The people of Ecuador are rising up to refound their country as a pluri-national homeland for all. This inspiring movement, with Ecuador's indigenous peoples at its heart, is part of the revolution spreading across the Americas, laying the groundwork for a new, fairer, world. Ecuador Rising aims to bring news and analysis of events unfolding in Ecuador to english speakers.

Tuesday, January 23, 2007

Tensions flare in Ecuador as Correa backers protest

January 22, 2007

From SignOnSanDiego

QUITO – Supporters of Ecuador's President Rafael Correa shut down the attorney general's office Monday in protest over the new top prosecutor named by Congress, underscoring a growing rift between the newly elected leftist and Congress.

Lawmakers in Congress, where Correa has little backing, last week named Francisco Cucalon, a lawyer close to Correa's former election rival, Alvaro Noboa, as the country's new attorney general for a six-year term.

Correa, a U.S.-trained economist who won November's election by a wide margin over banana mogul Noboa, calls the appointment unconstitutional and argues Congress should pick an attorney general from a list of candidates approved by an independent council of judges.

Correa and Interior Minister Gustavo Larrea have threatened to remove the new prosecutor by force if Congress bypasses the approved short list.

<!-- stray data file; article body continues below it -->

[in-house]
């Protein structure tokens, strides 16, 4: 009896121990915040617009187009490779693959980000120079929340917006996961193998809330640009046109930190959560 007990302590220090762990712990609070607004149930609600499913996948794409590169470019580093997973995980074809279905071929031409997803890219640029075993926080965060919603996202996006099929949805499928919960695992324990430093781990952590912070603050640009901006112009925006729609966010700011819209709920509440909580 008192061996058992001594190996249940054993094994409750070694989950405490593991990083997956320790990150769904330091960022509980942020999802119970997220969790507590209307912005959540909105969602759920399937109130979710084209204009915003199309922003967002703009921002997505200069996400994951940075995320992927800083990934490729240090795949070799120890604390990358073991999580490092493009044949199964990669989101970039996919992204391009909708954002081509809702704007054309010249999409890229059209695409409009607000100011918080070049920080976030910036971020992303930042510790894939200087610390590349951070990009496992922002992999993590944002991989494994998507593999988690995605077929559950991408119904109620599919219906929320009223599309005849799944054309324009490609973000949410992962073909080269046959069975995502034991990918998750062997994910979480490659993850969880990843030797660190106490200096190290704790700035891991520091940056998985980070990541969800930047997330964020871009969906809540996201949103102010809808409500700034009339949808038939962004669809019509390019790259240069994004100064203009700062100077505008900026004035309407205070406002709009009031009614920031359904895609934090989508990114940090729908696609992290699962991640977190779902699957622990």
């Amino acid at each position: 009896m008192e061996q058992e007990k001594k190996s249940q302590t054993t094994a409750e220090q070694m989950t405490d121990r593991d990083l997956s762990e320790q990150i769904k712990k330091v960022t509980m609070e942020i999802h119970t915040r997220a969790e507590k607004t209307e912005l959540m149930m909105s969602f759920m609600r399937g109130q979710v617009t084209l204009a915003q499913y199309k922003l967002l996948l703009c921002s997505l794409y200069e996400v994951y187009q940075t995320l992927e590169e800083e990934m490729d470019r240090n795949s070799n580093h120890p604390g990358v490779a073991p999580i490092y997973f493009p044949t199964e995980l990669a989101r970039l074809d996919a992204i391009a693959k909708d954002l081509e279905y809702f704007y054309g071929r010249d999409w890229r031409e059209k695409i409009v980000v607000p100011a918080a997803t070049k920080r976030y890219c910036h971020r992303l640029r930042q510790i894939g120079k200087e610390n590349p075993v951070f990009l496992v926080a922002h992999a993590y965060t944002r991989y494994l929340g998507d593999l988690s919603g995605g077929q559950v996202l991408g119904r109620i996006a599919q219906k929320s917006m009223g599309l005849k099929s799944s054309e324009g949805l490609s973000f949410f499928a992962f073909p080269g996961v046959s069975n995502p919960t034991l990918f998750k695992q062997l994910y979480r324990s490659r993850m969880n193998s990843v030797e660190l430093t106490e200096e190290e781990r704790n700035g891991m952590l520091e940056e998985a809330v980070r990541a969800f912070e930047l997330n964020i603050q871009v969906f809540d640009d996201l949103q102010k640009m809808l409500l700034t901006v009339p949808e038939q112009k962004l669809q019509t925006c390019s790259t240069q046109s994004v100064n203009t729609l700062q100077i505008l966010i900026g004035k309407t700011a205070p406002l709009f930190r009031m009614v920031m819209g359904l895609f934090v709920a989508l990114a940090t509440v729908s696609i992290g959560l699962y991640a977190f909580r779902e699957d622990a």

Cucalon's appointment immediately sparked protests by government sympathizers in the capital Quito and rekindled political tensions in the world's top banana exporter, where three presidents have been toppled by popular turmoil in a decade.

Chanting and waving banners, dozens of demonstrators blocked the entrance to the attorney general's building Monday prompting officials to shut it down. Protesters in the port city of Guayaquil also closed the attorney general's office there.

Correa, a left-wing ally of Venezuela's President Hugo Chavez, has promised to introduce sweeping reforms to curtail the influence of traditional political parties whom many Ecuadoreans blame for their poor country's instability.

“The public security forces were not needed, the protests show the people's discontent with the appointment... but we have still not ruled out using public forces,” Larrea told a local television station.

Many lawmakers oppose Correa's plans to rewrite the constitution through a popular assembly aimed at bypassing political parties who have used Congress to ensure allies are appointed to key court positions.

Opposition lawmakers say the constitution allows them to name a new attorney general and the new top prosecutor has said he will not resign.

Ecuador has been without an appointed attorney general since February 2005 when the government of then president Lucio Gutierrez faced a political crisis that forced him from office months later. Critics accused Gutierrez of meddling with the independence of the supreme court.

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